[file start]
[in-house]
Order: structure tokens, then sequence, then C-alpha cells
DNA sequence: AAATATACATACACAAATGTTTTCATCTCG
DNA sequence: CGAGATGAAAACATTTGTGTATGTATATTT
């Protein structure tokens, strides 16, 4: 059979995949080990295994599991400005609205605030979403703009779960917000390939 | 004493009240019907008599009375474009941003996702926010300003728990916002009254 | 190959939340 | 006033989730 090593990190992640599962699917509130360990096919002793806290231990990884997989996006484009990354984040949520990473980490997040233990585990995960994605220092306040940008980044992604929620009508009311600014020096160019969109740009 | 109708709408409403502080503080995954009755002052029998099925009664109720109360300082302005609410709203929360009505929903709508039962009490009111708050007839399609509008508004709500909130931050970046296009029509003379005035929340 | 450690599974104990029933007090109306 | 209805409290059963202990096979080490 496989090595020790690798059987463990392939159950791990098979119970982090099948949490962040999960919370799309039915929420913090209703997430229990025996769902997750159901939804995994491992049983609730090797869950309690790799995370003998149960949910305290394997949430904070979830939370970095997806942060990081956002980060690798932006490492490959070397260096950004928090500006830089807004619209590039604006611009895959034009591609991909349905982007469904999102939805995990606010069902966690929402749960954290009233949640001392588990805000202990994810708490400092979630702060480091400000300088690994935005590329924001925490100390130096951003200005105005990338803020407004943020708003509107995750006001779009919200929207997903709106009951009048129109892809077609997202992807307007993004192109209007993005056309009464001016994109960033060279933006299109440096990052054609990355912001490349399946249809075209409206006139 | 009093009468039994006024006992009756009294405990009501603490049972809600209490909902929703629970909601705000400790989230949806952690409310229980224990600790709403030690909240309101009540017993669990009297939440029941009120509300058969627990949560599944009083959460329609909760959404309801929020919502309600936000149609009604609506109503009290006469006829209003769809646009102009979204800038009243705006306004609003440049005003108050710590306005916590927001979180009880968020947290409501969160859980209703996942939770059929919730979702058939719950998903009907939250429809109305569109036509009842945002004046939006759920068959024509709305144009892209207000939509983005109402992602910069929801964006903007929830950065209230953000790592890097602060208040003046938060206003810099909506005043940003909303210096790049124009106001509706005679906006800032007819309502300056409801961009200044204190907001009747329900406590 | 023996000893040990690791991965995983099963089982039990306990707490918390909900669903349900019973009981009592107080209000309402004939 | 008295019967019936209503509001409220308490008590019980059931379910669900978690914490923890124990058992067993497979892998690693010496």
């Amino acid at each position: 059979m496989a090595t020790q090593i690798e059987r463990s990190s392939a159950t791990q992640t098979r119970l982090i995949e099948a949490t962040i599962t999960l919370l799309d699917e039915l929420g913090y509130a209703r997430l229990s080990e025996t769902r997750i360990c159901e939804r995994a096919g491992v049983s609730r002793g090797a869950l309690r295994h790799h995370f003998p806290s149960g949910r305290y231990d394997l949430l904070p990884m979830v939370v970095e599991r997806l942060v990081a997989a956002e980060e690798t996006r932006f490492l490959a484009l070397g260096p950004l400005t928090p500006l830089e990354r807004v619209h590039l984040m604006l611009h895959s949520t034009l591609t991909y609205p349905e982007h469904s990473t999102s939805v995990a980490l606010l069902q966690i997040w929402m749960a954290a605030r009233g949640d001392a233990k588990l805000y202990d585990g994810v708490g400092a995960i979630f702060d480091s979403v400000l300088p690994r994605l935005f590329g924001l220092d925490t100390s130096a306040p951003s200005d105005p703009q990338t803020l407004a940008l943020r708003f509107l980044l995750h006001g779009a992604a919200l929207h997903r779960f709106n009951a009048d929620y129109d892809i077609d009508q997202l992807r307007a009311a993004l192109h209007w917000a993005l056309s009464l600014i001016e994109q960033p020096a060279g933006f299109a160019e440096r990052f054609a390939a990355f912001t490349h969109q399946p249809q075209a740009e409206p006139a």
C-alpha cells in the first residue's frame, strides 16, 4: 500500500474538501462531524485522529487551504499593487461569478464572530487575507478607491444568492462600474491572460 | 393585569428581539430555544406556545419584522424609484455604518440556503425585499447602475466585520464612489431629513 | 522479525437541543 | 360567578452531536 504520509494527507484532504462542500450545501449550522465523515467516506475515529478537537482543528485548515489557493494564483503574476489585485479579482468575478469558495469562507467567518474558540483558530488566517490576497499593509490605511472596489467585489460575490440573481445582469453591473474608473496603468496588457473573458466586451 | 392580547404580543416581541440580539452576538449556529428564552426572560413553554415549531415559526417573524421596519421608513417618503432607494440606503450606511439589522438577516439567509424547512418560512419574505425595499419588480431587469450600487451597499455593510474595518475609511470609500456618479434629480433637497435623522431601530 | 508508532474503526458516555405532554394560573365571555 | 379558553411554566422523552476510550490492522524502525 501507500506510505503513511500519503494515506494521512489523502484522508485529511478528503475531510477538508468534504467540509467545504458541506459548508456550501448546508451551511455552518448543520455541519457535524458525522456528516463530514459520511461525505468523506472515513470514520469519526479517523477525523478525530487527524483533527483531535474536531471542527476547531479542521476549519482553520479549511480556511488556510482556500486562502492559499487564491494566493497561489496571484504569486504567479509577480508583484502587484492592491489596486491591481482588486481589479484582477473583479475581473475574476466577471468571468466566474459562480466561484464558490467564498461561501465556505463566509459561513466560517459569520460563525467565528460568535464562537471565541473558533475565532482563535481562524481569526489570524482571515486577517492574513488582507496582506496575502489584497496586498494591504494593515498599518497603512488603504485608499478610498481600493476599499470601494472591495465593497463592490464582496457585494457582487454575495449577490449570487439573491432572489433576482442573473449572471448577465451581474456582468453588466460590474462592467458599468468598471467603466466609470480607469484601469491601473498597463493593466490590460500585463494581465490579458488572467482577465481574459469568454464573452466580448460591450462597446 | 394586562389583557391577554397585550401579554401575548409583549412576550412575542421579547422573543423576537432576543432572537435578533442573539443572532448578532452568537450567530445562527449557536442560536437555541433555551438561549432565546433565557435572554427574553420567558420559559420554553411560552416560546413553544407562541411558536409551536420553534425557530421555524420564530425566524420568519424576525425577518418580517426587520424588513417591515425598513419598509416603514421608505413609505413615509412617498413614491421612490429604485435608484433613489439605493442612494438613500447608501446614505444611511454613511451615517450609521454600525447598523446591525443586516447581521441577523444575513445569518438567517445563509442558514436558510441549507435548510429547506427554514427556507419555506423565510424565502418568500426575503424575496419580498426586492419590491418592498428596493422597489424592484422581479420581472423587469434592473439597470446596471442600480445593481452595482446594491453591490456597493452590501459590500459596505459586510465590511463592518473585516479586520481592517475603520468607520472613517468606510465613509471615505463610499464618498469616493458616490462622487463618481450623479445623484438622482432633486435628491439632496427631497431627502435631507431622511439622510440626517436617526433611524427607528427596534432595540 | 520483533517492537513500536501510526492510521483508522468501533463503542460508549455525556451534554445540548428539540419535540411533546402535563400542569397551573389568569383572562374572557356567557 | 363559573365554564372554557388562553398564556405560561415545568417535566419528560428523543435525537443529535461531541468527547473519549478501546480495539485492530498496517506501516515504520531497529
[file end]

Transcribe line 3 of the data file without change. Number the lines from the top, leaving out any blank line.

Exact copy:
DNA sequence: AAATATACATACACAAATGTTTTCATCTCG